Athenaeus, The Learned Banqueters

LCL 235: 320-321

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ὄνυχος. καθόλου τε τῇ πληθυντικῇ εὐθείᾳ ἑπομένη ἡ ἑνικὴ γενικὴ χρῆται τῷ αὐτῷ συμφώνῳ τῆς τελευταίας τυπωτικῷ, κἂν ἄνευ συμφώνου λέγηται, ὁμοίως. Ἀριστοτέλης cδέ φησιν· ὁ ὄρτυξ ἐστὶ μὲν τῶν | ἐκτοπιζόντων καὶ σχιδανοπόδων, νεοττιὰν δὲ οὐ ποιεῖ, ἀλλὰ κονίστραν· καὶ ταύτην σκεπάζει φρυγάνοις διὰ τοὺς ἱέρακας, ἐν ᾗ ἐπῳάζει. Ἀλέξανδρος δ᾿ ὁ Μύνδιος ἐν δευτέρῳ Περὶ Ζῴων, ὁ θῆλυς, φησίν, ὄρτυξ λεπτοτράχηλός ἐστι τοῦ ἄρρενος οὐκ ἔχων τὰ ὑπὸ τῷ γενείῳ μέλανα. ἀνατμηθεὶς δὲ πρόλοβον οὐχ ὁρᾶται μέγαν ἔχων, καρδίαν δ᾿ ἔχει μεγάλην, καὶ ταύτην τρίλοβον. ἔχει δὲ καὶ ἧπαρ καὶ τὴν χολὴν ἐν τοῖς ἐντέροις κεκολλημένην, σπλῆνα μικρὸν καὶ δυσθεώρητον, ὄρχεις dδὲ | ὑπὸ τῷ ἥπατι ὡς ἀλεκτρυόνες. περὶ δὲ τῆς γενέσεως αὐτῶν Φανόδημος ἐν δευτέρῳ Ἀτθίδος φησίν· ὡς κατεῖδεν Ἐρυσίχθων Δῆλον τὴν νῆσον τὴν ὑπὸ τῶν ἀρχαίων καλουμένην Ὀρτυγίαν παρ᾿ ὃ τὰς ἀγέλας τῶν ζῴων τούτων φερομένας ἐκ τοῦ πελάγους ἱζάνειν εἰς τὴν νῆσον διὰ τὸ εὔορμον εἶναι < . . .> Εὔδοξος δ᾿ ὁ Κνίδιος ἐν πρώτῳ Γῆς Περιόδου τοὺς Φοίνικας λέγει θύειν τῷ Ἡρακλεῖ ὄρτυγας διὰ τὸ τὸν Ἡρακλέα τὸν Ἀστερίας καὶ Διὸς πορευόμενον εἰς eΛιβύην ἀναιρεθῆναι μὲν | ὑπὸ Τυφῶνος, Ἰολάου δ᾿


Book IX

(“cuckoo”).147 The form onuchos (“fingernail”; genitive singular) is worth noting.148 In general, the genitive singular follows the nominative plural, using the same consonant to form the final syllable; this is true even if the noun is formed without a consonant. Aristotle (fr. 261) says: The quail is a migratory bird and has a divided foot. It does not build a nest, but does make a place to dust itself; it covers this with sticks to guard against hawks, and broods on its eggs there. Alexander of Myndus says in Book II of On Animals (fr. I.15 Wellmann): The female quail has a slender neck and lacks the black marks under the chin characteristic of the male. When dissected, it can be seen to lack a large crop; but it does have a large heart, and a three-lobed one at that. It also has a liver; a gall-bladder firmly attached to its intestines; a small spleen that is difficult to detect; and, like roosters, testicles located beneath its liver. As for their origin, Phanodemus reports in Book II of the History of Attica (FGrH 325 F 2): When Erysichthon149 saw the island of Delos, which the ancients referred to as Ortygia (“Quail Island”) because flocks of these creatures were carried there150 from the sea and settled on the island, since it was a good place to put into . . . Eudoxus of Cnidus in Book I of the Tour of the Earth (fr. 284a Lasserre) claims that the Phoenicians sacrifice quail to Heracles because, when Heracles the son of Asteria and Zeus was on his way to Libya, he was killed by Typhon; but when Iolaus brought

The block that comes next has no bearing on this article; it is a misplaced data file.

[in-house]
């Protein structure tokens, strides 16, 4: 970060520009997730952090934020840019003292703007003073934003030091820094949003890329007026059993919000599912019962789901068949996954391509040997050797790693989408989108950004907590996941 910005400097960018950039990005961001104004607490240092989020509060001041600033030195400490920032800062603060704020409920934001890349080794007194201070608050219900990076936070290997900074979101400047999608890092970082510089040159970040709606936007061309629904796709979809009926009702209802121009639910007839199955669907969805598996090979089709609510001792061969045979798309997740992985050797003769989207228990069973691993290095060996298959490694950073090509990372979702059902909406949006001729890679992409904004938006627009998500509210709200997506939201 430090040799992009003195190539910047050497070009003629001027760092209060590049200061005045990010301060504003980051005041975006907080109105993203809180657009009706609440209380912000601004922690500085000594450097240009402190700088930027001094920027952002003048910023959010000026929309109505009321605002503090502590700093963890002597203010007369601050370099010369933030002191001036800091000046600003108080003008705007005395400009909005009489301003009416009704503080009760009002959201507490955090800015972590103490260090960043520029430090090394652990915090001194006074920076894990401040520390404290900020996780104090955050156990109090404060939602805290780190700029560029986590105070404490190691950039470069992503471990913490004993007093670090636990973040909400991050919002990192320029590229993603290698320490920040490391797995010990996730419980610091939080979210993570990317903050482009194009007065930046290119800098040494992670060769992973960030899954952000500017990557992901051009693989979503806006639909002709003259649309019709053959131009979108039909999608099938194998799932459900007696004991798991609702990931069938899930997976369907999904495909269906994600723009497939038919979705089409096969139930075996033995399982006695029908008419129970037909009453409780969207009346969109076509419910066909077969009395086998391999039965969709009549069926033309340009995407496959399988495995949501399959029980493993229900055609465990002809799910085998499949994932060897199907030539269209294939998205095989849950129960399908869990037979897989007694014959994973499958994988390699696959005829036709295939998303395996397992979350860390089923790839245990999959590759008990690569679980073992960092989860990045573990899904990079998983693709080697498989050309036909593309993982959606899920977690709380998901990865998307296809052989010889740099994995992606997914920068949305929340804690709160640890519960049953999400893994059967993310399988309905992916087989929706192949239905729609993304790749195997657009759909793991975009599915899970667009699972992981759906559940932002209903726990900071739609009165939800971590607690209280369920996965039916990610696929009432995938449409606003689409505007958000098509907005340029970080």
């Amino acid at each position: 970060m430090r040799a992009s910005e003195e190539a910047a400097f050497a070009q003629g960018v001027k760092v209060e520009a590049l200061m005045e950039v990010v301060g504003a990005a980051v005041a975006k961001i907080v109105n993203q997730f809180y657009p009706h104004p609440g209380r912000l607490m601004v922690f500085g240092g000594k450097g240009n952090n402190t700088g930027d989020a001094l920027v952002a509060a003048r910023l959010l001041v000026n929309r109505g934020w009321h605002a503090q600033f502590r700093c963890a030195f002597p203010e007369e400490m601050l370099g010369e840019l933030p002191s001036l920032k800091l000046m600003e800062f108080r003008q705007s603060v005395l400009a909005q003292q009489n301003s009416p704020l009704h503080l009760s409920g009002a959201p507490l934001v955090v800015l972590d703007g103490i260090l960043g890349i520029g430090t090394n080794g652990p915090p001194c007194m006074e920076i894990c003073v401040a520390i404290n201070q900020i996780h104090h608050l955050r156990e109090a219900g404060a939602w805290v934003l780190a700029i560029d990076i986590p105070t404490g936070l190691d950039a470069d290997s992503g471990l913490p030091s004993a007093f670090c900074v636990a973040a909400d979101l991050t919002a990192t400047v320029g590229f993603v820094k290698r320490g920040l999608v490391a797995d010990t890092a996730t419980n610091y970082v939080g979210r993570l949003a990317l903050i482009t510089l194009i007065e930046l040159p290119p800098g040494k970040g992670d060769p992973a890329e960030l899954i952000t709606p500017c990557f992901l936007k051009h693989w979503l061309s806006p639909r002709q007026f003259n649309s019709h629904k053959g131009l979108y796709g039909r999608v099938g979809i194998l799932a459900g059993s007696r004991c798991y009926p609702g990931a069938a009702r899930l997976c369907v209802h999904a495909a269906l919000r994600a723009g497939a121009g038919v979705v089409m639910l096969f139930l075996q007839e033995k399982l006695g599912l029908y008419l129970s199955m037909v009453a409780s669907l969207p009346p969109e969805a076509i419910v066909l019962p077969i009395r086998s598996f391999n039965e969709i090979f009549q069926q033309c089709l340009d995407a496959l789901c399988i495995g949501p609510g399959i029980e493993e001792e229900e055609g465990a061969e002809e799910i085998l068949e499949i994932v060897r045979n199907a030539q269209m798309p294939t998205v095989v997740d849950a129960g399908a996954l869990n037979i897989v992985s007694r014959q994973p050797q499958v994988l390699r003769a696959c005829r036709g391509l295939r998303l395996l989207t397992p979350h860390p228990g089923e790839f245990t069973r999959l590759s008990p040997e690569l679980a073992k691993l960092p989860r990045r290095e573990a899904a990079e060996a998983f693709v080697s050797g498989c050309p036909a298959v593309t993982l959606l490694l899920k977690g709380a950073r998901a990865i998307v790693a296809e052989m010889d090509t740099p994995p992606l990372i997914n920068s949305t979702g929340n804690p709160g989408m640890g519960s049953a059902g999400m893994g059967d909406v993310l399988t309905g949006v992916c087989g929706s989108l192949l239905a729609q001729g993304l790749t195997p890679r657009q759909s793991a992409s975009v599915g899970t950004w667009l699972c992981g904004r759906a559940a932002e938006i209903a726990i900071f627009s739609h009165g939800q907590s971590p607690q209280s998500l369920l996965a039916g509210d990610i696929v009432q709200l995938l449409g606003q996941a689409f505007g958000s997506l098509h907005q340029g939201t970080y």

DOI: 10.4159/DLCL.atheneus_grammarian-learned_banqueters.2007